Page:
[Journal logo]

Volume 69 
Part 1 
Page 1  
January 2013  

Received 17 December 2012
Accepted 17 December 2012
Online 20 December 2012

Celebrating biological crystallography: Acta D twenty years on

aSchool of Biological Sciences, University of Auckland, Private Bag 92-019, Auckland, New Zealand, and bArgonne National Laboratory, Biosciences Division, Bldg 202, Room Q142, Argonne, IL 60439, USA
Correspondence e-mail: ted.baker@auckland.ac.nz, dauter@anl.gov

Keywords: editorial.

`It was twenty years ago today...', as the Beatles told it. This year celebrates the 20th birthday of Acta Cryst. D, which is an appropriate time to think about how biological crystallography has developed and what the future may hold. The 20 years since Acta D was launched have seen extraordinary growth and development. Some of the beauty and diversity in this field is captured on the cover of this issue. We also note the spectacular increase in the number of structures held in the Protein Data Bank, from less than 2000 in 1993 to about 90 000 today, most of them solved by X-ray crystallography. This growth is paralleled by the increasing ambition in our science, in the complexity of the biological entities that are being tackled, and in their relevance to understanding and applications. Spectacular examples include the ribosome and the GPCRs, both attracting Nobel Prizes in the past few years.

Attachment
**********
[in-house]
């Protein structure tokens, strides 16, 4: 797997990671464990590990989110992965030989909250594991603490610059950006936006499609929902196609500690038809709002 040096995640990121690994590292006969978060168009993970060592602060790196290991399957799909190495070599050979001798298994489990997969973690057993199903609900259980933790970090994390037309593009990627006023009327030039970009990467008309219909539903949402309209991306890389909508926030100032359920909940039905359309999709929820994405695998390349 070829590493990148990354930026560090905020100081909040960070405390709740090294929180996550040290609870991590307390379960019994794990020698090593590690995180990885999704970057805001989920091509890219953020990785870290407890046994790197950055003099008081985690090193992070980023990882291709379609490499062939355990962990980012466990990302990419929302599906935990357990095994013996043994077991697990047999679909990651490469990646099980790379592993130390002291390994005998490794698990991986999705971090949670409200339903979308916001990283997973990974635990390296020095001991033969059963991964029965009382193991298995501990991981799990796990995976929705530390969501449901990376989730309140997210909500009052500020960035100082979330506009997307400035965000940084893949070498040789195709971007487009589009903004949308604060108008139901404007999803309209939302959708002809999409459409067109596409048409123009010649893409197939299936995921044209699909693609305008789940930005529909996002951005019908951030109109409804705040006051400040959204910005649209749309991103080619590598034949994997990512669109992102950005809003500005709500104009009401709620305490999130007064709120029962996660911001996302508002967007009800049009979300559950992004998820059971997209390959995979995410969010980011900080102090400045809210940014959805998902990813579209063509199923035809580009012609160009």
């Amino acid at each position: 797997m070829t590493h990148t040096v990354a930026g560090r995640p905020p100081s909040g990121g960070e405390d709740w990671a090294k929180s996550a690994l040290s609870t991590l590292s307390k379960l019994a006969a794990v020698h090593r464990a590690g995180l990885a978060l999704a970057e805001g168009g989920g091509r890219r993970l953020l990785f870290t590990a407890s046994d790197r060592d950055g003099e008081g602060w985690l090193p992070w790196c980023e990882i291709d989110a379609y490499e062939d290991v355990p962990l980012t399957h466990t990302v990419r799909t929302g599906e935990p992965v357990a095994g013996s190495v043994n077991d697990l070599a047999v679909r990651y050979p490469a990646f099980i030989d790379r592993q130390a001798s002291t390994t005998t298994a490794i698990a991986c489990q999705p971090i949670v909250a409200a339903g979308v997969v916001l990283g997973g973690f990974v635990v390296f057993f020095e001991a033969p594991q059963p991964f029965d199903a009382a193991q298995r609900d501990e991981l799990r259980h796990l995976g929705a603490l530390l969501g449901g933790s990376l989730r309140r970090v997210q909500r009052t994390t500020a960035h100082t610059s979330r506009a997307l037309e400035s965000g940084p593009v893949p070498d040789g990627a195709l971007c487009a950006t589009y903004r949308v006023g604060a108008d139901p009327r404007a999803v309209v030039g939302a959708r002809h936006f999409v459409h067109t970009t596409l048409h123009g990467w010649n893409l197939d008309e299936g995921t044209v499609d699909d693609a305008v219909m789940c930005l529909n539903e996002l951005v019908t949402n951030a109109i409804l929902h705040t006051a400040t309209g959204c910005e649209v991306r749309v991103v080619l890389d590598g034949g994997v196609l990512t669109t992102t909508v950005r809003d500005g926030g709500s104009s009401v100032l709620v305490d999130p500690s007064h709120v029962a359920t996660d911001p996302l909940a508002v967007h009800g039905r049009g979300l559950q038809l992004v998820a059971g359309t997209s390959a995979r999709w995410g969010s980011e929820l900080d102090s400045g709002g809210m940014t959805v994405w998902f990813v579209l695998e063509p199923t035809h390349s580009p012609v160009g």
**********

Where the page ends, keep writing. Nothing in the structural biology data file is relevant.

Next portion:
The practice of biological crystallography has also changed dramatically over the past 20 years. Powerful new methods for structure determination have emerged, and have been regularly featured in this journal. Many are made possible by new developments at synchrotron sources, which continue to be crucial to the field. Increasingly, the ambition to tackle more complex and more difficult structures, in which well ordered regions co-exist with flexible parts, has led to hybrid approaches. In these cases, classical X-ray crystallography may be combined with electron microscopy or other biophysical methods, such as small-angle scattering, NMR, neutron scattering, powder diffraction and XAFS. Structural biology has become a whole lot broader!

It is our wish that all of these approaches should find a natural home in Acta Cryst. D. After all, the International Union of Crystallography already sponsors commissions that represent most of the structural methods mentioned above, and there are very active communities for all of them. The vigorous discussions that take place on the CCP4 Bulletin Board show that there are indeed many areas of debate in such a fast-changing science. As we enter our third decade, we will retain our focus on biological structure and structural methods, but will welcome papers over the whole range of methods that are now being applied in structural biology. We also wish to provide a forum for commentary, ideas and opinions, and thus will welcome topical reviews and other forms of commentary.


Acta Cryst (2013). D69, 1  [ doi:10.1107/S0907444912051190 ]